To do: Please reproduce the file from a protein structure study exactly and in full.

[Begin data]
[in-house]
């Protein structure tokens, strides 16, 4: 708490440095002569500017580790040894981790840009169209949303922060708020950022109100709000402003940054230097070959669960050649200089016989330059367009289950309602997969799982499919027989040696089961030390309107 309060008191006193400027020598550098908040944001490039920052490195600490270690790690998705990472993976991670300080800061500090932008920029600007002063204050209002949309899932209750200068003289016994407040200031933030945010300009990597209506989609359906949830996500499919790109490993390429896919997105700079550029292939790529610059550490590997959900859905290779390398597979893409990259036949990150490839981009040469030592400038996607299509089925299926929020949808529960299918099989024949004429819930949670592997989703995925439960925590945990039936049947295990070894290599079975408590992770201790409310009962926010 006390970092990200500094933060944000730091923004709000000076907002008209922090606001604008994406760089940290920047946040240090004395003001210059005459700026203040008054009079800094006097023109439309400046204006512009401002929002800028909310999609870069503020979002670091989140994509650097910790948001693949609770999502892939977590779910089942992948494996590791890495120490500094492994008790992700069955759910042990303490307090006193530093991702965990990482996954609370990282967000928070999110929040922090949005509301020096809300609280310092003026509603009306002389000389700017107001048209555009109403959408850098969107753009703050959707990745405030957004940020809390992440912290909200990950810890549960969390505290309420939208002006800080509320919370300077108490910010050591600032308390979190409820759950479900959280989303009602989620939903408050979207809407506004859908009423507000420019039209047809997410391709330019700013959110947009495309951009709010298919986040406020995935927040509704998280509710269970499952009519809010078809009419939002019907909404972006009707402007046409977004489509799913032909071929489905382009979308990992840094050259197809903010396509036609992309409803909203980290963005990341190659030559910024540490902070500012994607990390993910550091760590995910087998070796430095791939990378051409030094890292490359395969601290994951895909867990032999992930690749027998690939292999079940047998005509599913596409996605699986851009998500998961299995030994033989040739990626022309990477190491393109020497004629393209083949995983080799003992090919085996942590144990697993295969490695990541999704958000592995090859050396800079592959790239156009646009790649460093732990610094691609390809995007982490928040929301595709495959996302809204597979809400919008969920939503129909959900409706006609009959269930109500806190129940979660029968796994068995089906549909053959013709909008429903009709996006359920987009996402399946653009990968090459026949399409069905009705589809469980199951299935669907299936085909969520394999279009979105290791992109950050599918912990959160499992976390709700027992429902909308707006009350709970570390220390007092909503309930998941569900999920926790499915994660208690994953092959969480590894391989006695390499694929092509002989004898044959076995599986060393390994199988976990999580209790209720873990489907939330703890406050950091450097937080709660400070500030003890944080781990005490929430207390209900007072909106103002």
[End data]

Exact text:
[in-house]
């Protein structure tokens, strides 16, 4: 708490440095002569500017580790040894981790840009169209949303922060708020950022109100709000402003940054230097070959669960050649200089016989330059367009289950309602997969799982499919027989040696089961030390309107 309060008191006193400027020598550098908040944001490039920052490195600490270690790690998705990472993976991670300080800061500090932008920029600007002063204050209002949309899932209750200068003289016994407040200031933030945010300009990597209506989609359906949830996500499919790109490993390429896919997105700079550029292939790529610059550490590997959900859905290779390398597979893409990259036949990150490839981009040469030592400038996607299509089925299926929020949808529960299918099989024949004429819930949670592997989703995925439960925590945990039936049947295990070894290599079975408590992770201790409310009962926010 006390970092990200500094933060944000730091923004709000000076907002008209922090606001604008994406760089940290920047946040240090004395003001210059005459700026203040008054009079800094006097023109439309400046204006512009401002929002800028909310999609870069503020979002670091989140994509650097910790948001693949609770999502892939977590779910089942992948494996590791890495120490500094492994008790992700069955759910042990303490307090006193530093991702965990990482996954609370990282967000928070999110929040922090949005509301020096809300609280310092003026509603009306002389000389700017107001048209555009109403959408850098969107753009703050959707990745405030957004940020809390992440912290909200990950810890549960969390505290309420939208002006800080509320919370300077108490910010050591600032308390979190409820759950479900959280989303009602989620939903408050979207809407506004859908009423507000420019039209047809997410391709330019700013959110947009495309951009709010298919986040406020995935927040509704998280509710269970499952009519809010078809009419939002019907909404972006009707402007046409977004489509799913032909071929489905382009979308990992840094050259197809903010396509036609992309409803909203980290963005990341190659030559910024540490902070500012994607990390993910550091760590995910087998070796430095791939990378051409030094890292490359395969601290994951895909867990032999992930690749027998690939292999079940047998005509599913596409996605699986851009998500998961299995030994033989040739990626022309990477190491393109020497004629393209083949995983080799003992090919085996942590144990697993295969490695990541999704958000592995090859050396800079592959790239156009646009790649460093732990610094691609390809995007982490928040929301595709495959996302809204597979809400919008969920939503129909959900409706006609009959269930109500806190129940979660029968796994068995089906549909053959013709909008429903009709996006359920987009996402399946653009990968090459026949399409069905009705589809469980199951299935669907299936085909969520394999279009979105290791992109950050599918912990959160499992976390709700027992429902909308707006009350709970570390220390007092909503309930998941569900999920926790499915994660208690994953092959969480590894391989006695390499694929092509002989004898044959076995599986060393390994199988976990999580209790209720873990489907939330703890406050950091450097937080709660400070500030003890944080781990005490929430207390209900007072909106103002």